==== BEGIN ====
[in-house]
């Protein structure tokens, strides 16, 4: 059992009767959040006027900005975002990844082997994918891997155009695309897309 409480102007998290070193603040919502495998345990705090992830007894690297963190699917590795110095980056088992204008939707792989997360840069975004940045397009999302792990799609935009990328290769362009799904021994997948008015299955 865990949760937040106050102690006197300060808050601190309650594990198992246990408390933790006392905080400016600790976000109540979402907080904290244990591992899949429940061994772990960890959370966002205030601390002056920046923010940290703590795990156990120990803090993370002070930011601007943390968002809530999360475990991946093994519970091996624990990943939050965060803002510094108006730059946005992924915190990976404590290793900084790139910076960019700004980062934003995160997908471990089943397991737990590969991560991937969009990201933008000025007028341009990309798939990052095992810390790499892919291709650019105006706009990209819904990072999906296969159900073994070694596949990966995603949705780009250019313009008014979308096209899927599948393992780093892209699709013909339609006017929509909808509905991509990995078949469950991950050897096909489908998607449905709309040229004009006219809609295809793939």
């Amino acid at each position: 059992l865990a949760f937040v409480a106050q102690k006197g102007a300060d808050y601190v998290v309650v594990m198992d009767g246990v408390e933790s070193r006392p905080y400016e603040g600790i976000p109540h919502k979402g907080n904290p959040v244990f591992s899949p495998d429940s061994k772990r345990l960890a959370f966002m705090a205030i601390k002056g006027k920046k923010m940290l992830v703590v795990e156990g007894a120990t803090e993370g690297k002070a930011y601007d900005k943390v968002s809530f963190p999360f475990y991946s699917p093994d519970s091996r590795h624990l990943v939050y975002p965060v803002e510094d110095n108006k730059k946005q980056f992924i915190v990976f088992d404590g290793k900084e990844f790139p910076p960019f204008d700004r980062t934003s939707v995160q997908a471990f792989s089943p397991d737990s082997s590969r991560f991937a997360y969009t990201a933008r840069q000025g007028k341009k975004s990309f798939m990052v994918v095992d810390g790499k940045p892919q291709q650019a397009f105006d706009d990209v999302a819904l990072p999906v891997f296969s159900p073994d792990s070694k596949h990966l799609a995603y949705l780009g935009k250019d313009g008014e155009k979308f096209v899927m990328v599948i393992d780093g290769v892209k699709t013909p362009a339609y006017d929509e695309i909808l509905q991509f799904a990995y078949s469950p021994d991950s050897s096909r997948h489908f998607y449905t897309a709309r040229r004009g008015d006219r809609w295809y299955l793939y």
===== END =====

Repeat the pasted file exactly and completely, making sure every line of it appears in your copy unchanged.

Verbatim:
[in-house]
């Protein structure tokens, strides 16, 4: 059992009767959040006027900005975002990844082997994918891997155009695309897309 409480102007998290070193603040919502495998345990705090992830007894690297963190699917590795110095980056088992204008939707792989997360840069975004940045397009999302792990799609935009990328290769362009799904021994997948008015299955 865990949760937040106050102690006197300060808050601190309650594990198992246990408390933790006392905080400016600790976000109540979402907080904290244990591992899949429940061994772990960890959370966002205030601390002056920046923010940290703590795990156990120990803090993370002070930011601007943390968002809530999360475990991946093994519970091996624990990943939050965060803002510094108006730059946005992924915190990976404590290793900084790139910076960019700004980062934003995160997908471990089943397991737990590969991560991937969009990201933008000025007028341009990309798939990052095992810390790499892919291709650019105006706009990209819904990072999906296969159900073994070694596949990966995603949705780009250019313009008014979308096209899927599948393992780093892209699709013909339609006017929509909808509905991509990995078949469950991950050897096909489908998607449905709309040229004009006219809609295809793939």
């Amino acid at each position: 059992l865990a949760f937040v409480a106050q102690k006197g102007a300060d808050y601190v998290v309650v594990m198992d009767g246990v408390e933790s070193r006392p905080y400016e603040g600790i976000p109540h919502k979402g907080n904290p959040v244990f591992s899949p495998d429940s061994k772990r345990l960890a959370f966002m705090a205030i601390k002056g006027k920046k923010m940290l992830v703590v795990e156990g007894a120990t803090e993370g690297k002070a930011y601007d900005k943390v968002s809530f963190p999360f475990y991946s699917p093994d519970s091996r590795h624990l990943v939050y975002p965060v803002e510094d110095n108006k730059k946005q980056f992924i915190v990976f088992d404590g290793k900084e990844f790139p910076p960019f204008d700004r980062t934003s939707v995160q997908a471990f792989s089943p397991d737990s082997s590969r991560f991937a997360y969009t990201a933008r840069q000025g007028k341009k975004s990309f798939m990052v994918v095992d810390g790499k940045p892919q291709q650019a397009f105006d706009d990209v999302a819904l990072p999906v891997f296969s159900p073994d792990s070694k596949h990966l799609a995603y949705l780009g935009k250019d313009g008014e155009k979308f096209v899927m990328v599948i393992d780093g290769v892209k699709t013909p362009a339609y006017d929509e695309i909808l509905q991509f799904a990995y078949s469950p021994d991950s050897s096909r997948h489908f998607y449905t897309a709309r040229r004009g008015d006219r809609w295809y299955l793939y």